These solutions are perfectly adapted to customer service for younger generations for whom the use of these new technologies is intuitive.
Moreover, the same study shows that the COVID-19 crisis has encouraged the use of artificial intelligence (AI), with 39% of millennial customers feeling comfortable interacting with a chatbot and 62% of them preferring to interact with a virtual assistant rather than a human agent.
In addition to saving time, using chatbots to satisfy Generation Y is a way to control operating costs while also facilitating the work of contact centre advisors.
They allow time to be reallocated to more complex tasks, or even the needs of different customer generations for a more qualitative customer experience.
Communication Channels Adapted to Millennials’ Habits Improve the Customer Experience
Millennials can place quite a high value on personalisation, the right channels can therefore boost engagement. For these demanding and hyper-connected consumers, businesses need to adapt their strategies to include a choice of relevant communication channels.
Instant messaging (such as WhatsApp or Facebook Messenger), which is an integral millennial habit, is an innovative communication channel that is ideal for companies in the retail sector.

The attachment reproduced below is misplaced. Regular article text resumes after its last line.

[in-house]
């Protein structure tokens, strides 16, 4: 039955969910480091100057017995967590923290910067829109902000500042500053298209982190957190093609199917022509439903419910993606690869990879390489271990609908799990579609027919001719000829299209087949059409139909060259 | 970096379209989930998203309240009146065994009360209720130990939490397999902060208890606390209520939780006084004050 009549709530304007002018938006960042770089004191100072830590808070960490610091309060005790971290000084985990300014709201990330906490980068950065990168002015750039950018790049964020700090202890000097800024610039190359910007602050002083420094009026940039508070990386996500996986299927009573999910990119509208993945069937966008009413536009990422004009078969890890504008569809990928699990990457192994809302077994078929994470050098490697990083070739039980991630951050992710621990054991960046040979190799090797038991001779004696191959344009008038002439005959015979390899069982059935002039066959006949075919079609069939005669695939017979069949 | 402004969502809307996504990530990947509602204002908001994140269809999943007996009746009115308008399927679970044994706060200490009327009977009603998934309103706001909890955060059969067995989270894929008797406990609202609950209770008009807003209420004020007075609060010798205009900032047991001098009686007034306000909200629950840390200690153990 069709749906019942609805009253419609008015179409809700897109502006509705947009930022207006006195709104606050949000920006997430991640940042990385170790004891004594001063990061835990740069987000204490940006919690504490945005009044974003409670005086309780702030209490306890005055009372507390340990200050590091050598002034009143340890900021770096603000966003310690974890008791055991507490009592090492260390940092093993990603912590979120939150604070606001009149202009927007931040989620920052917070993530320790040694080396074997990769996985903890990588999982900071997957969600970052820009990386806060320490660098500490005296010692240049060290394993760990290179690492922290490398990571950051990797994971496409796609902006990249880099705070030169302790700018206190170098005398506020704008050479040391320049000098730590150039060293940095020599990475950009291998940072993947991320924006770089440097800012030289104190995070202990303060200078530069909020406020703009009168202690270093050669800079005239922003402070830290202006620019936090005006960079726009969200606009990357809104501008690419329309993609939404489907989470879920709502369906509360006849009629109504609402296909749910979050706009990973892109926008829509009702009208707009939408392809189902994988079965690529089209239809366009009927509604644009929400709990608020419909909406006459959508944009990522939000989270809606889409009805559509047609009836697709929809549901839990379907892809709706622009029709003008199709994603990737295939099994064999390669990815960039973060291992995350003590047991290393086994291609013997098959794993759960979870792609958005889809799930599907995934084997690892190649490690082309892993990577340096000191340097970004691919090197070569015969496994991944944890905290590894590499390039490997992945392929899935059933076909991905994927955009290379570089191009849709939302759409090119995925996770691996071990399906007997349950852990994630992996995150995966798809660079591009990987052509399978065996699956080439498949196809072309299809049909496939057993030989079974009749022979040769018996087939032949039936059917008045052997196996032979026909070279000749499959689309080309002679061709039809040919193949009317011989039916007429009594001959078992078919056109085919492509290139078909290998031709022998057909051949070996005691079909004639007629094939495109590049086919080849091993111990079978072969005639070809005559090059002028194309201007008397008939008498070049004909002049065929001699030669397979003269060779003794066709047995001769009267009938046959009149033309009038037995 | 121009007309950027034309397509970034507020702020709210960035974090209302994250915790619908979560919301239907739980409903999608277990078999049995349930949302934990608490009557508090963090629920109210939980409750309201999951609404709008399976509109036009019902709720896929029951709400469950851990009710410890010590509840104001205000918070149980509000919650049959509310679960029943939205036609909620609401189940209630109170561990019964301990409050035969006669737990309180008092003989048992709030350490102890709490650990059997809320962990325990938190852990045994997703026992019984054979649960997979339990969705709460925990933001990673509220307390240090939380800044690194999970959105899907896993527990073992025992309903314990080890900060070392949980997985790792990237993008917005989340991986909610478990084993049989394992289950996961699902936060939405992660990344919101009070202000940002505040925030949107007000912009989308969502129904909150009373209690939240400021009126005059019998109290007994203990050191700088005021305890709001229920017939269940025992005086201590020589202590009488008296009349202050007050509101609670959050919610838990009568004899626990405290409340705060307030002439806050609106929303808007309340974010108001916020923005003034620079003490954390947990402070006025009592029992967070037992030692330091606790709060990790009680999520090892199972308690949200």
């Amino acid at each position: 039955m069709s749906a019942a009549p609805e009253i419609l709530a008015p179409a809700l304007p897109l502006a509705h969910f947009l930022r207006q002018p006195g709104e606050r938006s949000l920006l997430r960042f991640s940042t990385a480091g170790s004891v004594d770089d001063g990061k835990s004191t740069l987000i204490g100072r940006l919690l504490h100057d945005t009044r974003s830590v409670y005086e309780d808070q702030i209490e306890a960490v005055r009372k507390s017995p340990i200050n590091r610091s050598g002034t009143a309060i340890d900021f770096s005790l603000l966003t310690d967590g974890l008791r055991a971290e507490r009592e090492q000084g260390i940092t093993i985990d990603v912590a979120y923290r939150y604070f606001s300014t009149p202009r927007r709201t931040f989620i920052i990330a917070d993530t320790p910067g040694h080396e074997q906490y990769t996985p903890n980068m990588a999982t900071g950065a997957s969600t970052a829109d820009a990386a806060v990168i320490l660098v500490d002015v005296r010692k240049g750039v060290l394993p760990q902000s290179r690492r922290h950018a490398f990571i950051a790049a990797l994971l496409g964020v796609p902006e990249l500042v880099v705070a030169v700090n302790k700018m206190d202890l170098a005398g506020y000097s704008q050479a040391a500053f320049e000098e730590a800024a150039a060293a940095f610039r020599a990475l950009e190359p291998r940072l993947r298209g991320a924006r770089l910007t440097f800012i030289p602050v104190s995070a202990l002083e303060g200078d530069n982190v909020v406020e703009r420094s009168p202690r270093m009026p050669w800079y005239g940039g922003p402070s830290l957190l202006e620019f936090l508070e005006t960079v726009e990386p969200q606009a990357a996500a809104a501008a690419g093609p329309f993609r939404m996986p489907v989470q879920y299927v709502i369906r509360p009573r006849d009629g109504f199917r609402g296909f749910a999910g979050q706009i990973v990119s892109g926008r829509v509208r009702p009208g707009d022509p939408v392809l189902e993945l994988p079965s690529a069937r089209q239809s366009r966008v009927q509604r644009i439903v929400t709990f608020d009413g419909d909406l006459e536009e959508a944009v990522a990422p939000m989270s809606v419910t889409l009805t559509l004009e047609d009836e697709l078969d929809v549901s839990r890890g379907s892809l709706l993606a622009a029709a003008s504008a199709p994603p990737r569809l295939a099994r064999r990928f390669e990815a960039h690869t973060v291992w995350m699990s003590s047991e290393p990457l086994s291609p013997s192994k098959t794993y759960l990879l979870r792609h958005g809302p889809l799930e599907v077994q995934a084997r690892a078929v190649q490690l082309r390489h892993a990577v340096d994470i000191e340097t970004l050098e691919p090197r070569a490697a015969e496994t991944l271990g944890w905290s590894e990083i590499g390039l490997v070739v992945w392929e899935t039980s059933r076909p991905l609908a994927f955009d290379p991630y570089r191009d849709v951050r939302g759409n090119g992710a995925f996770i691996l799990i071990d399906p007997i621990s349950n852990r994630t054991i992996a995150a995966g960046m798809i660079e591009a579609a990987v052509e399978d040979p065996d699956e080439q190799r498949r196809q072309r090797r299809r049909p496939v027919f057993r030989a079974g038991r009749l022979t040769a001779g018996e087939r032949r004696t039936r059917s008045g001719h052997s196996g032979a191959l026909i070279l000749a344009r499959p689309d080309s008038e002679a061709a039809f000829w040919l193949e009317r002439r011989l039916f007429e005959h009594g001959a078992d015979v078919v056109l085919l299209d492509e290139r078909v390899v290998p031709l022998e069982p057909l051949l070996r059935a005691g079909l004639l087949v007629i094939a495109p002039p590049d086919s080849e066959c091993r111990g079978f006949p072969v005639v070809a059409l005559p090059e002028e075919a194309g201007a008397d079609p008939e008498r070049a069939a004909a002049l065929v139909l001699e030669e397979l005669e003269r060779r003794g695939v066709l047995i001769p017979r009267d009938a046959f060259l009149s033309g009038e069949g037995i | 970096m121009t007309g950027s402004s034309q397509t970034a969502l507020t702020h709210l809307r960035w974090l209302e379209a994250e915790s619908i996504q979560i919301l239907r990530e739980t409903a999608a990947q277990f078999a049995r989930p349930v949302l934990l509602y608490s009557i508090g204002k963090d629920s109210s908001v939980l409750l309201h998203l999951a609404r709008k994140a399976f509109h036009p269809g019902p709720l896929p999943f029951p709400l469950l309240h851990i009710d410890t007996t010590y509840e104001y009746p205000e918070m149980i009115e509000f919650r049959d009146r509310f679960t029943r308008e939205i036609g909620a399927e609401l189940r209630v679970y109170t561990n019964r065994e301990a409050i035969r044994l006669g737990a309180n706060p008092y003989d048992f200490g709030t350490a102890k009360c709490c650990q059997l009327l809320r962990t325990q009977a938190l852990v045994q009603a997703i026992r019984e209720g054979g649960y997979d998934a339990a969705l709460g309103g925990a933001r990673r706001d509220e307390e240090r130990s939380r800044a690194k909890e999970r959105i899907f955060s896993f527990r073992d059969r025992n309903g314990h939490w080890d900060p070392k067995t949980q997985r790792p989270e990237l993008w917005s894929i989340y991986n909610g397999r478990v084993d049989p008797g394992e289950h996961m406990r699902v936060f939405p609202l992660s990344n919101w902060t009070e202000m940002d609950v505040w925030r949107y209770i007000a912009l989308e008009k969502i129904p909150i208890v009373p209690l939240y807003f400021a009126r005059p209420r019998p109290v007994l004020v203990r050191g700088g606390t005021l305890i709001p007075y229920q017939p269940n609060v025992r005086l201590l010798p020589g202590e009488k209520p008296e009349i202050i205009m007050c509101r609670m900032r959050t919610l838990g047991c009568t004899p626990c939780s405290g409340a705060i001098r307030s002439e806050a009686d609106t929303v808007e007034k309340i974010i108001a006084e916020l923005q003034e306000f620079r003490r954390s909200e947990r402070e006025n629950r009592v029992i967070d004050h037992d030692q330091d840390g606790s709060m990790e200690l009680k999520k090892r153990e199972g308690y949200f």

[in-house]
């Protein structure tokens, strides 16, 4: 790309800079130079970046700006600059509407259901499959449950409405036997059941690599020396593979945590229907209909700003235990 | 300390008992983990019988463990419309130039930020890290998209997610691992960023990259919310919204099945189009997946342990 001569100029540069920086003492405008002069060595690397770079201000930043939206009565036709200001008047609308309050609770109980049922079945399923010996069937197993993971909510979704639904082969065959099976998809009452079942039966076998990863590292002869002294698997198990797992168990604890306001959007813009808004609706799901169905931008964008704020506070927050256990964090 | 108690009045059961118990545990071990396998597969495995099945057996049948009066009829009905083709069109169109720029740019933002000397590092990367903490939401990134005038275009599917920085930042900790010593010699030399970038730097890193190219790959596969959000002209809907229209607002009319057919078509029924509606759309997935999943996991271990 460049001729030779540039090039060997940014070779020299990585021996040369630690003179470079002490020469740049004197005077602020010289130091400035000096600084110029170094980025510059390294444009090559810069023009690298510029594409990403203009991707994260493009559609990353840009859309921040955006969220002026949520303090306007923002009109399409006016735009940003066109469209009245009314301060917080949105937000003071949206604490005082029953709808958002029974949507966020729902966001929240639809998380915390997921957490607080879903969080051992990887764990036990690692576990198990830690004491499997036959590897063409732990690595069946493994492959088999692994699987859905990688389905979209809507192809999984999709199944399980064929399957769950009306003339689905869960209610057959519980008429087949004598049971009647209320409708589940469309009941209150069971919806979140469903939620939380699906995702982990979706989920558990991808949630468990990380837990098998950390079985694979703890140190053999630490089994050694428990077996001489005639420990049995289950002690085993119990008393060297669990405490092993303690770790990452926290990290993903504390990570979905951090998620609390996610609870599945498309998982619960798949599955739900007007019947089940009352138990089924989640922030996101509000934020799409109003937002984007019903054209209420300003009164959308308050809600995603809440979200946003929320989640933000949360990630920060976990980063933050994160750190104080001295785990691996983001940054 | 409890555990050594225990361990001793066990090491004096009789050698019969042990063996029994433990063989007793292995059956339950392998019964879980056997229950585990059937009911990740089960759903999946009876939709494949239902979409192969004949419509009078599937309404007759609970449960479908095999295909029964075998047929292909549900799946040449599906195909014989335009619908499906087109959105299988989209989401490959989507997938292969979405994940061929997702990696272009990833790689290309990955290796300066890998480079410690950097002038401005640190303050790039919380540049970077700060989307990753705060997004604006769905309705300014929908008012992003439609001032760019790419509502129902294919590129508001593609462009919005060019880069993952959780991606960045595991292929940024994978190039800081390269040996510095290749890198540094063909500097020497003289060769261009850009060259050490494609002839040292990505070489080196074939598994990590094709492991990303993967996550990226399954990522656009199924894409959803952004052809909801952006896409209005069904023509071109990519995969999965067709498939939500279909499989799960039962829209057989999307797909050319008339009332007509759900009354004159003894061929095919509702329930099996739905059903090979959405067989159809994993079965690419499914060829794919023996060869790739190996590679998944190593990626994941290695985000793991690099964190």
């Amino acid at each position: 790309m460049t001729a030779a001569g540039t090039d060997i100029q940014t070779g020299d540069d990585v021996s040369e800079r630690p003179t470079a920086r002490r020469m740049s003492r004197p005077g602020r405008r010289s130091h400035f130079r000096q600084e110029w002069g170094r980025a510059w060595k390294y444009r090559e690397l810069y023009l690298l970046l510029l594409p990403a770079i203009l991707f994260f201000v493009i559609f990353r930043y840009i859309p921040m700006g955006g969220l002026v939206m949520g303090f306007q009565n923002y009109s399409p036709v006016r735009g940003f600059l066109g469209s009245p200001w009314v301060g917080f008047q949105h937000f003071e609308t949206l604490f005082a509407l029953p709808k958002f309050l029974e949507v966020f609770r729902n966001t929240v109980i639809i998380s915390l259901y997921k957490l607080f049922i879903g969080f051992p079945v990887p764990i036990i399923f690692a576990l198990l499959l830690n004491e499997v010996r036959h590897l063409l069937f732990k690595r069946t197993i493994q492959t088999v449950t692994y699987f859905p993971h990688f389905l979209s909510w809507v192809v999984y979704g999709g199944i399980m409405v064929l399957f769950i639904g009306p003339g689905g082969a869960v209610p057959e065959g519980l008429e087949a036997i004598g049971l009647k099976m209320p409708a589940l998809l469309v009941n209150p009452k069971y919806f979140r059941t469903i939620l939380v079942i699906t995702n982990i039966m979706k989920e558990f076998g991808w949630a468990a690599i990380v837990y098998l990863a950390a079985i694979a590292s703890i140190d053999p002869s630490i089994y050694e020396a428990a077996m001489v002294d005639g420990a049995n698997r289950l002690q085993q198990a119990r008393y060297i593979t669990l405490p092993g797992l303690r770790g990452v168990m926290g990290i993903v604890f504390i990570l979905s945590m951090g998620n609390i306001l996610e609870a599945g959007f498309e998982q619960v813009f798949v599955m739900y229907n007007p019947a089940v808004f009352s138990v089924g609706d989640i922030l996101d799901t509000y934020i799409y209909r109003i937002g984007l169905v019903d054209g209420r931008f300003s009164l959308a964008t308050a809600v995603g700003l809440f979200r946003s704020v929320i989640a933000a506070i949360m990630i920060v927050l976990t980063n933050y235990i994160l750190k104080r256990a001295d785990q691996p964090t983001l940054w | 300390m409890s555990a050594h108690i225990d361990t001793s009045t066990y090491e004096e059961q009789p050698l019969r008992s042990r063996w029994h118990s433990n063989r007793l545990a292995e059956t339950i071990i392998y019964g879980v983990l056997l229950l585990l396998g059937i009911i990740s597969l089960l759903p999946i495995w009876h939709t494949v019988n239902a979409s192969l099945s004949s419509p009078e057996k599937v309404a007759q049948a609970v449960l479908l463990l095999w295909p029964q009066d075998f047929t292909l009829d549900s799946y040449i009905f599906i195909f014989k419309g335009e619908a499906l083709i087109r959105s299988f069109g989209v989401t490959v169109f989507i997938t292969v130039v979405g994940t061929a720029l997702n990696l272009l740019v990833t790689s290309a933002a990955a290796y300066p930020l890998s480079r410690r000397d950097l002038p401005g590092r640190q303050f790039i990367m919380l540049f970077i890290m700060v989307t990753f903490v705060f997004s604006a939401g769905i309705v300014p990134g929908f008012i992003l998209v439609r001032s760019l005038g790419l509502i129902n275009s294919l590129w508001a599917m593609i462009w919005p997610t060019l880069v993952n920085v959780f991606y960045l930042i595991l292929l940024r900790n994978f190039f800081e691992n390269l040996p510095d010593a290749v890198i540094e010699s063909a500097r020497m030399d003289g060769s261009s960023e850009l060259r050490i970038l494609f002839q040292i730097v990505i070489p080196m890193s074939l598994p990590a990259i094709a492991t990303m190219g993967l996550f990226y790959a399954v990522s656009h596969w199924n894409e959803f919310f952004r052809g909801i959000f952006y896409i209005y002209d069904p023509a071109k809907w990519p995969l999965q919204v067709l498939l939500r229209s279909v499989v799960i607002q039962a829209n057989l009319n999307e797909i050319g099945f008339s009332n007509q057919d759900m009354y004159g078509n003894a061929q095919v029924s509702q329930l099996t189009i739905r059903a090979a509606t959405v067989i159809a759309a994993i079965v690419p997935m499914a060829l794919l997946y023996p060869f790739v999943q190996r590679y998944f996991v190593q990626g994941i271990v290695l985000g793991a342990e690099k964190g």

In addition to the advantages of speed and fluidity of interactions, they facilitate and optimise the work of agents. They allow the management of multiple simultaneous and asynchronous conversations, which help reduce waiting times and speed resolution.
With these spontaneous and personalised exchanges, companies can build a closer relationship with their customers and promote brand loyalty.
Social media also plays an important role in communicating with millennials. Presence on these high-traffic high-engagement platforms can cement brand image and values while also establishing a customer community.
A well-managed social media channel can help customers support each other with problem-solving, improve loyalty and organically reach new prospects.
Born at a key moment in history, millennials are looking for a balance between authenticity and immediacy.
That’s why companies must prioritise omnichannel in customer relations. One omnichannel way to promote customer engagement and maintain attention is with proactive outbound engagement.This blog post has been re-published by kind permission of Odigo – View the Original Article